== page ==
We were going out to a meal with friends and therefore I had to continue to follow the match on my car radio. I could not get hold of the station that I had originally been listening to and had to listen to BBC Radio 5 that was covering a Rugby match between England and Ireland. I kept turning the radio off and on in order to see if there were any updates on the Tottenham V. Bolton match.
The third time that I turned the radio on I heard that one of the Bolton players, Fabrice Muamba
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, had suddenly collapsed on the pitch. He was not in contact with anybody, he just dropped down suddenly. It was obvious to everyone that something very very serious had happened to the player. The crowd, which had seconds before been singing their team’s songs and making the usual noise that I remember only too well from having stood on the terraces as a child, went to an eerie silence. It appeared that everyone knew that something major had taken place and the rivalries, the passions of group membership evaporated within seconds.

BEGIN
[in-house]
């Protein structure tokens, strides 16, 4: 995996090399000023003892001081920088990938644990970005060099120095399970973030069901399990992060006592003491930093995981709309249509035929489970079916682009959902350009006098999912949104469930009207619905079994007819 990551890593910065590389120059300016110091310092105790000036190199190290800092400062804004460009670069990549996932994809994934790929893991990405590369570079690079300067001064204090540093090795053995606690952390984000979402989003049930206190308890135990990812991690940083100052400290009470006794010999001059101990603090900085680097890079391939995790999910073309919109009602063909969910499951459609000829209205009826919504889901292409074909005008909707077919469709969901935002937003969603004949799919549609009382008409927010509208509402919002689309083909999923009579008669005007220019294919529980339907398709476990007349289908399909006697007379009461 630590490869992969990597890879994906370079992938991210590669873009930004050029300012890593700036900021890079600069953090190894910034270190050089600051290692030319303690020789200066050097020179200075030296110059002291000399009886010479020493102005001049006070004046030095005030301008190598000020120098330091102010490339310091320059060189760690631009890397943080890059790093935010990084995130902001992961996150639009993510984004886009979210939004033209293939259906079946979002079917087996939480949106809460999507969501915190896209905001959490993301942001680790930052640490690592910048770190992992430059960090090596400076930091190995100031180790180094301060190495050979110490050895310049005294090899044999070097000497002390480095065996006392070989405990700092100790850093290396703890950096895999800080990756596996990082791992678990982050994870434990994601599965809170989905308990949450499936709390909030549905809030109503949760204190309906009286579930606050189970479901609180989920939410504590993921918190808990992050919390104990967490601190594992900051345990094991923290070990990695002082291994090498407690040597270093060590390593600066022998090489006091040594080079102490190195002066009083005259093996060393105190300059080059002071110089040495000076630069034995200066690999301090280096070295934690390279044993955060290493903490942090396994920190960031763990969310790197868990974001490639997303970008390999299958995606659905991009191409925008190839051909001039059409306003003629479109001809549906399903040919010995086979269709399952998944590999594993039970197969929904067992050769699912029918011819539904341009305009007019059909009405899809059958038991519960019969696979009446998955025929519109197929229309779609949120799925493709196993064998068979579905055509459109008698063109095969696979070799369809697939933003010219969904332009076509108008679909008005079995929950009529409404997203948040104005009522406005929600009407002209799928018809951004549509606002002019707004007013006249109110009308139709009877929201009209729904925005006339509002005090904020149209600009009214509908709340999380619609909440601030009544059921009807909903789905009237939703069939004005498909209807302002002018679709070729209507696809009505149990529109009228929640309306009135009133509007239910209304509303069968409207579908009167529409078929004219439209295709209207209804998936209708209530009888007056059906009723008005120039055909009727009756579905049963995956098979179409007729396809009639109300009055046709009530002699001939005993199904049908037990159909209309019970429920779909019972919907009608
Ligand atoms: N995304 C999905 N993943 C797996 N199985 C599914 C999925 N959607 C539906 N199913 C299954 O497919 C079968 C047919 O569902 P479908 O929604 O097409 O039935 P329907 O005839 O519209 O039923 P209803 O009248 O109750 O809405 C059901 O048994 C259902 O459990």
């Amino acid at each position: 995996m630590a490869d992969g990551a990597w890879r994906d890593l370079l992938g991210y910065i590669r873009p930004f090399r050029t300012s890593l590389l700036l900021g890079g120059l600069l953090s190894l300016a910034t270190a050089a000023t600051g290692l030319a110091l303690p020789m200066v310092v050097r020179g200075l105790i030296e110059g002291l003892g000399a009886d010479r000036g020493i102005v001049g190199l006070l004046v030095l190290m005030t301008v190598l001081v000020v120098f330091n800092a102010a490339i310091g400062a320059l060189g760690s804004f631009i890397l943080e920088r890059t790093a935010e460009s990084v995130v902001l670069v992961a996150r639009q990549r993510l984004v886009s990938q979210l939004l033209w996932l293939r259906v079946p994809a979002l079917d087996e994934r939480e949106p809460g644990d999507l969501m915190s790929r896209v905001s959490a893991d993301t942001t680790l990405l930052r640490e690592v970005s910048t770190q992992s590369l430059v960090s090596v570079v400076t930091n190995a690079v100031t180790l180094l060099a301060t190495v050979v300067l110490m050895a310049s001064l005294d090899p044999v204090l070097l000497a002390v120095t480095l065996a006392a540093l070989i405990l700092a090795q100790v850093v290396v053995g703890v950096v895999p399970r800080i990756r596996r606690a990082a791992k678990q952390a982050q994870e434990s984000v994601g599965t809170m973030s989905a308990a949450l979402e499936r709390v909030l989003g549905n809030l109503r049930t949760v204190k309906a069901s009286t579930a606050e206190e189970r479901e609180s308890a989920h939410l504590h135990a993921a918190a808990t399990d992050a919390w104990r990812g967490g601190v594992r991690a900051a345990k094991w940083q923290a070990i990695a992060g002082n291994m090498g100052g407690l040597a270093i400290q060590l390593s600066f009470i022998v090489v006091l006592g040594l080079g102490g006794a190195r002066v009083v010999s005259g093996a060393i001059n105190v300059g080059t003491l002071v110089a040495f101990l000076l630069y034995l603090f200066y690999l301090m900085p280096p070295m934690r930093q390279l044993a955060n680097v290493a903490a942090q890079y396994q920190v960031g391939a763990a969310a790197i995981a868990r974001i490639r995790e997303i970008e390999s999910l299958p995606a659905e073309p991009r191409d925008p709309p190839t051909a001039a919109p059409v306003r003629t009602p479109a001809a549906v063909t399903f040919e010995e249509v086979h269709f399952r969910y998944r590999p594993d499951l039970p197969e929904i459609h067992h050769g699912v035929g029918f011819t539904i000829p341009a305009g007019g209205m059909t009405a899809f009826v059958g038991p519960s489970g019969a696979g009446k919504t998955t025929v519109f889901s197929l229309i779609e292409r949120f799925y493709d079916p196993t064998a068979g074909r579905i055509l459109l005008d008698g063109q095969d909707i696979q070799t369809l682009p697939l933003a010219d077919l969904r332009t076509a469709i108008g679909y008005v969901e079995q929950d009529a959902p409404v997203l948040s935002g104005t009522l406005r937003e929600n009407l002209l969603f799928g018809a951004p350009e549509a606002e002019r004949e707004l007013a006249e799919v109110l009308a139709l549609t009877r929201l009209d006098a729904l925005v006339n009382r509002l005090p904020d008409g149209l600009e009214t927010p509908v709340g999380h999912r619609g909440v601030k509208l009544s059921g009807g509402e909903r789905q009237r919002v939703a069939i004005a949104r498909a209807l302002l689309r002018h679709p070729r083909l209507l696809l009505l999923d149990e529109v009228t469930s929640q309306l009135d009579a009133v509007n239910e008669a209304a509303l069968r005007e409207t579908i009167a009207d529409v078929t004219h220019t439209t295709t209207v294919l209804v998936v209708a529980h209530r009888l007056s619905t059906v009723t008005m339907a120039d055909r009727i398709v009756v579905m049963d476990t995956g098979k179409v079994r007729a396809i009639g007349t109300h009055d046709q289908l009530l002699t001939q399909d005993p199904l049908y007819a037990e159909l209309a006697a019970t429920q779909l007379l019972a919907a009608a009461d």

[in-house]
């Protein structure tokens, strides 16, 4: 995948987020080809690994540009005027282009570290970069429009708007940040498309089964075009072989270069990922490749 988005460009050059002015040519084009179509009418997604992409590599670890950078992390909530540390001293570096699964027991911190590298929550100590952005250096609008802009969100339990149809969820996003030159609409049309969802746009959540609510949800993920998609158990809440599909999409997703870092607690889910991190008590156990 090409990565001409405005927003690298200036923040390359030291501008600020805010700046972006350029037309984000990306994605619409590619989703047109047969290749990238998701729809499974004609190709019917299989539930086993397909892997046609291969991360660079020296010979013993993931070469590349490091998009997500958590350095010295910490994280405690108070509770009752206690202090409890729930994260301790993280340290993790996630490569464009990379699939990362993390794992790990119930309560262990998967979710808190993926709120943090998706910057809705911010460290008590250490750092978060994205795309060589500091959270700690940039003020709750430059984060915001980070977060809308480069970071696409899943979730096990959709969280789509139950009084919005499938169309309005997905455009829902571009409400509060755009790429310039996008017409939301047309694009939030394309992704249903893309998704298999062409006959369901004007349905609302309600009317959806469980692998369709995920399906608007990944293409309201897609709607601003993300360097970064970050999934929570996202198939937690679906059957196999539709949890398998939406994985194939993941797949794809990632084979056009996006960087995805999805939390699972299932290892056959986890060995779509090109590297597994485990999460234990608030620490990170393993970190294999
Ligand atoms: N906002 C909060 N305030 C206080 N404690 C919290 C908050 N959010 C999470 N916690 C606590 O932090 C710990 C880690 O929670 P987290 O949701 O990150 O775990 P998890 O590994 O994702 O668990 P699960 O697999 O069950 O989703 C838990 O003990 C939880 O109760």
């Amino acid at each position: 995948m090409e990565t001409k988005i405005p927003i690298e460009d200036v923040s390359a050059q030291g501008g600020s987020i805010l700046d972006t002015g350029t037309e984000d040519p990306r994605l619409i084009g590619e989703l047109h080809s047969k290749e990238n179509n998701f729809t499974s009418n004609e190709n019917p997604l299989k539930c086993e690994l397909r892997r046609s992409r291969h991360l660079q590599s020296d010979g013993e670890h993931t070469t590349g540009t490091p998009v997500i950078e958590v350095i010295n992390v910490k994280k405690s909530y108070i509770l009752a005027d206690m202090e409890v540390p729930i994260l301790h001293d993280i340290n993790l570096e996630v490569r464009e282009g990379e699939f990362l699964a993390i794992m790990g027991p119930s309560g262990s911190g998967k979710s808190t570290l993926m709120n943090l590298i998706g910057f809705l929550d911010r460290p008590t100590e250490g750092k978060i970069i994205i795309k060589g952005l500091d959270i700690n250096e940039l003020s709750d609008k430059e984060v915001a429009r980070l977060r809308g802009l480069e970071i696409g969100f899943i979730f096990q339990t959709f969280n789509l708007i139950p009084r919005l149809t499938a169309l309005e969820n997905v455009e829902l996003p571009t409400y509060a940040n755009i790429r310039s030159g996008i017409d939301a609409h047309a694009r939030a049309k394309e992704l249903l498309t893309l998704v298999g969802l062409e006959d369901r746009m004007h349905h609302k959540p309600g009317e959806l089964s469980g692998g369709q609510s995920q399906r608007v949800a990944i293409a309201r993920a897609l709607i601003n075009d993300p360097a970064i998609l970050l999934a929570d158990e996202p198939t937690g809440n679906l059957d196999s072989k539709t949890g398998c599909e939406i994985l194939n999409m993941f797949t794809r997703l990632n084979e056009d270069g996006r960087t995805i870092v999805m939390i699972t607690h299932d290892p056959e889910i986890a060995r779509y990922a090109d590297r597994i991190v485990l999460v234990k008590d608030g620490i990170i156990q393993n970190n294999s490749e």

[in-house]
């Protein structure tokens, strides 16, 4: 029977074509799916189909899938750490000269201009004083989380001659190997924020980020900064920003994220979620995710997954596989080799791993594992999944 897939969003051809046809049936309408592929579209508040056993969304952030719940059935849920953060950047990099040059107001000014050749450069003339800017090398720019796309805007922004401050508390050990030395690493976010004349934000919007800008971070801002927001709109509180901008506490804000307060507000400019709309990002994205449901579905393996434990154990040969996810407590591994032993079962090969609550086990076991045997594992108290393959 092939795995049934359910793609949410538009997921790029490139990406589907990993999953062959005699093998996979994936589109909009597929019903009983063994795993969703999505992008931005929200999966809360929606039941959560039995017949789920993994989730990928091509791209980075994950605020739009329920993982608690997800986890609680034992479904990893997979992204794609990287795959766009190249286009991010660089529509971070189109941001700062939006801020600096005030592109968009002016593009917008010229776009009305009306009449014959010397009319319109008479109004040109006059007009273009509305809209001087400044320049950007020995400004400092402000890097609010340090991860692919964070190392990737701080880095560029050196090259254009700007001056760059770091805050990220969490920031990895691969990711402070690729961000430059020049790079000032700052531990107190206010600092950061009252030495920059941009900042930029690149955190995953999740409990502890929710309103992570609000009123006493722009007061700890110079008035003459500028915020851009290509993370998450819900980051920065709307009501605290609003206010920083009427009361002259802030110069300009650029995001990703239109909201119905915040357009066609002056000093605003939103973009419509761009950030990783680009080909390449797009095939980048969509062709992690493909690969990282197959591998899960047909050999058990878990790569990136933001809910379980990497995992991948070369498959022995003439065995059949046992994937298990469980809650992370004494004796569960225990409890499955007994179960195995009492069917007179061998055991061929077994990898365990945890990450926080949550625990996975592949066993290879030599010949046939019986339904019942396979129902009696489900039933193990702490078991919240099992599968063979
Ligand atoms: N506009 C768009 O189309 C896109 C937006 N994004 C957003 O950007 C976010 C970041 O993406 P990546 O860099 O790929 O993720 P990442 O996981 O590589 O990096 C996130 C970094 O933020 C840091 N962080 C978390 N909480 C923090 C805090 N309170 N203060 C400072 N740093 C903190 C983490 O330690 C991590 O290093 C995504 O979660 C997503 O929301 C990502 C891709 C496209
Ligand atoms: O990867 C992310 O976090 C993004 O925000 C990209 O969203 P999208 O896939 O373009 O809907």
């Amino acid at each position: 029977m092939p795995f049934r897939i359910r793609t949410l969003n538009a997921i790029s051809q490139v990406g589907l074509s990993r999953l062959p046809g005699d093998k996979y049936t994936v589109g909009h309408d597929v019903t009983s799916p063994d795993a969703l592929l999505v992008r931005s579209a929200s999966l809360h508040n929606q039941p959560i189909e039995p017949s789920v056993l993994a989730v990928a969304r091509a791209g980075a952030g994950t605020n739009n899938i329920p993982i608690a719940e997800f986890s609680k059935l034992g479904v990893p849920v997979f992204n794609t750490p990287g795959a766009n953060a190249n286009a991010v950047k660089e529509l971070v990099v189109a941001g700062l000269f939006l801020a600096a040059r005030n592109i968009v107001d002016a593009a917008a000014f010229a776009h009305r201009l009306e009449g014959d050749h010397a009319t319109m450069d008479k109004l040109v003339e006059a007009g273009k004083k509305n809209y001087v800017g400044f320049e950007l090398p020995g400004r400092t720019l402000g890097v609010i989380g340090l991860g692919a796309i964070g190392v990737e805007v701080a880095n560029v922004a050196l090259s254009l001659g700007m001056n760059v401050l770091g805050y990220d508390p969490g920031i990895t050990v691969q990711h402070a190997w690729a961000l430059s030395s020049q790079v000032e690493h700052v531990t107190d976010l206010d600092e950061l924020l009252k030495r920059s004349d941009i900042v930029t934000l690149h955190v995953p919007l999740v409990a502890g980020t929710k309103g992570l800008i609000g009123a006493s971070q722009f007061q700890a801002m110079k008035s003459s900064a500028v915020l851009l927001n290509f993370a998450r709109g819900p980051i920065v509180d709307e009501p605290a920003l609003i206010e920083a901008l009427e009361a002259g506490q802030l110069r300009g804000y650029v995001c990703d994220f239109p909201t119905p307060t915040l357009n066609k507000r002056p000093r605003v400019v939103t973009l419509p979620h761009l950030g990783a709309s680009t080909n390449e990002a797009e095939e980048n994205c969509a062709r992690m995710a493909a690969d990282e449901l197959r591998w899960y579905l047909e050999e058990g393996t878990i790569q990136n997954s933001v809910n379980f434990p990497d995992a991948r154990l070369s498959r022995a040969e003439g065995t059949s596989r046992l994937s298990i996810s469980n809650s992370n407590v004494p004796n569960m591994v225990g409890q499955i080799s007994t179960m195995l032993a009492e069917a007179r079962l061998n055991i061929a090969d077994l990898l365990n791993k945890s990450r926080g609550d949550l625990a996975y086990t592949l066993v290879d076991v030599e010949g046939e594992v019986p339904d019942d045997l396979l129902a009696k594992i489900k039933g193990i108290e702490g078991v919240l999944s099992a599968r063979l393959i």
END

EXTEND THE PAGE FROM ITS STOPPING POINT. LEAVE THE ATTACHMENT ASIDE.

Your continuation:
After a while the Bolton supporters started to chant the name “Fabrice Muamba” as he lay stricken with what we now know was a cardiac arrest, on the ground. The Tottenham supporters were quick to follow and all around the ground there was the chanting of Fabrice Muamba. The players had all stopped and some were crying, some were praying and all were in shock. The referee, Howard Webb, decided that the match could not continue and it was abandoned. The crowd did not argue with this development but filed out of the ground in silence. Later, at the restaurant in Potters Bar, North London, where my wife and I had gone to meet our fiends, we encountered a group of six young men and their wives, one of whom had been at the match earlier that evening. He told us that the end of the match felt “surreal”.